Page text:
White House declares five national monuments

The Sierra Club said Obama’s actions would “protect hundreds of thousands of acres of land.” And League of Conservation Voters President Gene Karpinski said the monuments are “a reflection of the strong local support for conservation efforts that grow our economy.”

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As a result of Obama’s order, New Mexico’s Rio Grande Del Norte and Washington’s San Juan Islands were tabbed as national monuments.

Obama also established the Harriet Tubman Underground Railroad National Monument in Maryland, the Charles Young Buffalo Soldiers National Monument in Ohio and the Delaware Heritage Trail, the state’s first national monument.

In a statement, Interior Secretary Ken Salazar said the monuments would underscore the nation’s landscape, history and heroes from the civil rights movement and the Civil War all while serving as “economic engines” for communities.

But the move generated some backlash from conservatives who said Obama was unilaterally acting to close off public lands to other activity and that it would cost federal dollars to create the monuments.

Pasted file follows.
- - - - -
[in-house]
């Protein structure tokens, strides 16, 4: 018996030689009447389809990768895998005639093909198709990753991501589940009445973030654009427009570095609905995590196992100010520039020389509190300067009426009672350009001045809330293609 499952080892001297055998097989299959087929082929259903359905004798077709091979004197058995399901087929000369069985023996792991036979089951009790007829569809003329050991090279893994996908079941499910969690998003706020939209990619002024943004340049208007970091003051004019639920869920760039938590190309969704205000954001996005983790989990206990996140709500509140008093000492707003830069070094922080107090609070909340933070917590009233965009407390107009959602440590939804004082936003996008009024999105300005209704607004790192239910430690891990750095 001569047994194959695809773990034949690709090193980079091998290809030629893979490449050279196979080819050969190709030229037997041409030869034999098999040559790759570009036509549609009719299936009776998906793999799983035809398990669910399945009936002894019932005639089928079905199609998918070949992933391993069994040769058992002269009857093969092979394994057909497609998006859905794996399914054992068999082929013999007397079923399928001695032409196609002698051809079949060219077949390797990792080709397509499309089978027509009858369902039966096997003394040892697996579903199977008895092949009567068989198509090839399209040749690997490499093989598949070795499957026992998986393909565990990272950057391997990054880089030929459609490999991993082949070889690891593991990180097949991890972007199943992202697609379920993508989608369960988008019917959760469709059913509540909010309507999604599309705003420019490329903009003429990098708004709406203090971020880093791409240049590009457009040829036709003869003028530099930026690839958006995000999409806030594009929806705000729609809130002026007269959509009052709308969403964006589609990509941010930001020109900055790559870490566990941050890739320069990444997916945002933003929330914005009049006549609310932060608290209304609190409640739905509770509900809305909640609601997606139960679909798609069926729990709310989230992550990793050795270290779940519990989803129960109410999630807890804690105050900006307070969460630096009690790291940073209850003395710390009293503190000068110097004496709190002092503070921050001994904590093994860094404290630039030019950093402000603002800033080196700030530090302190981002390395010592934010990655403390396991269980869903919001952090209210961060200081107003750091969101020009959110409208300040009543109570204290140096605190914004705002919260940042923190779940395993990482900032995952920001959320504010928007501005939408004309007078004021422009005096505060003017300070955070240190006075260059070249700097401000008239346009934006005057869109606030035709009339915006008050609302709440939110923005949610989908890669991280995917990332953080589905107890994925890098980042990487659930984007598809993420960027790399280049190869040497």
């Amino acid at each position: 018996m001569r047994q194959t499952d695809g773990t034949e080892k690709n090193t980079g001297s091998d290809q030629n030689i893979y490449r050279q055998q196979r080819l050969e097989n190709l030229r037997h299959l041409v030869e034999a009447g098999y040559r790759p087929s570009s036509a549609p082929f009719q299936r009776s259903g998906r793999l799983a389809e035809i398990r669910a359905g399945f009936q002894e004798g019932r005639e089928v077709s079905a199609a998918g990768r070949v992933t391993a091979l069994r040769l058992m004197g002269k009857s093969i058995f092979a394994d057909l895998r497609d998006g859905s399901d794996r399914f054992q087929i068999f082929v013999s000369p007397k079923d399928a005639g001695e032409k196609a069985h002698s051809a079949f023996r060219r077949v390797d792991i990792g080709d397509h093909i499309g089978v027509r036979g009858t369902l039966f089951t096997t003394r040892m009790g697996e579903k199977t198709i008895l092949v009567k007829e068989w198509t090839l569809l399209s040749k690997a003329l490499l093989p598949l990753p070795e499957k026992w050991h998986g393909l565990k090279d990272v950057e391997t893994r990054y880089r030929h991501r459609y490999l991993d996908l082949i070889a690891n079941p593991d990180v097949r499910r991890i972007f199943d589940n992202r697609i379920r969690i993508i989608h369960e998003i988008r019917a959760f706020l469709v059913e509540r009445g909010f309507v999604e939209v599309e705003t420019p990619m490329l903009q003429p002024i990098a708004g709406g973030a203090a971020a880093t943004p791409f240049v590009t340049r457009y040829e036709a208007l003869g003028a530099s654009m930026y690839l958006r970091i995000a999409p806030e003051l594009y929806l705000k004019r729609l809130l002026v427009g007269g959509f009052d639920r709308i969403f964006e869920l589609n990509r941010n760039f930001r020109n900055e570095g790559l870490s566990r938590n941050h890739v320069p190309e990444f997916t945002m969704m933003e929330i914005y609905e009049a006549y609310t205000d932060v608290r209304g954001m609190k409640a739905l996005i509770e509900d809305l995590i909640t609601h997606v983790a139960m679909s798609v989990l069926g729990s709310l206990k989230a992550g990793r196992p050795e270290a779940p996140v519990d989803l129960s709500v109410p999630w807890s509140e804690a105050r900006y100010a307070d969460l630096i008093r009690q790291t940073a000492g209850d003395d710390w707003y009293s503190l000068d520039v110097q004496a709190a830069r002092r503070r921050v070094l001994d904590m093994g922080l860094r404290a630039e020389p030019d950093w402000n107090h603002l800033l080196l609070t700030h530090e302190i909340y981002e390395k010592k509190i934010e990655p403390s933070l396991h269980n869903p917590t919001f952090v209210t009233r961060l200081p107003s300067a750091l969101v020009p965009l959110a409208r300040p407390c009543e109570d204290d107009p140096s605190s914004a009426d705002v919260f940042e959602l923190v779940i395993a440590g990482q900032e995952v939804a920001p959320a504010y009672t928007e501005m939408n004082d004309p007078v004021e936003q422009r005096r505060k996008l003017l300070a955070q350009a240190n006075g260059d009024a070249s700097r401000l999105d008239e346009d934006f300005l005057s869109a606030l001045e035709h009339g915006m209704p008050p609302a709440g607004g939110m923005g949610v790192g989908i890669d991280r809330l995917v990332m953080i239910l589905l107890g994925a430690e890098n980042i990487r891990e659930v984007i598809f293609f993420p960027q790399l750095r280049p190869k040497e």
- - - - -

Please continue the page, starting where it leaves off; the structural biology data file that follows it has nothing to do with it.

House Natural Resources Committee Chairman Doc Hastings (R-Wash.) took issue with the declarations, labeling them a squandered opportunity for economic growth. He also said the monuments would add to federal spending.

He disapproved of Obama employing executive powers through the 1906 Antiquities Act to establish the monuments, which Obama had used four times before Monday. Hastings said such actions should face more scrutiny from Congress and local officials.

“Several of these designations may merit preservation and be popular with some advocates in the local community, but this outdated law can be used by a President to unilaterally impose policies unwelcome and strongly opposed by local elected leaders and Governors for the economic harm caused to their small rural communities and states,” Hastings said in a Monday statement.

White House Deputry Press Secretary Josh Earnest said in a Monday news conference that there would be "minimal" costs in the early stages for establishing the monuments.

Earnest said that is because sizable amounts of the land for the monuments are either federally owned or donated.

— This story was last updated at 3:05 p.m.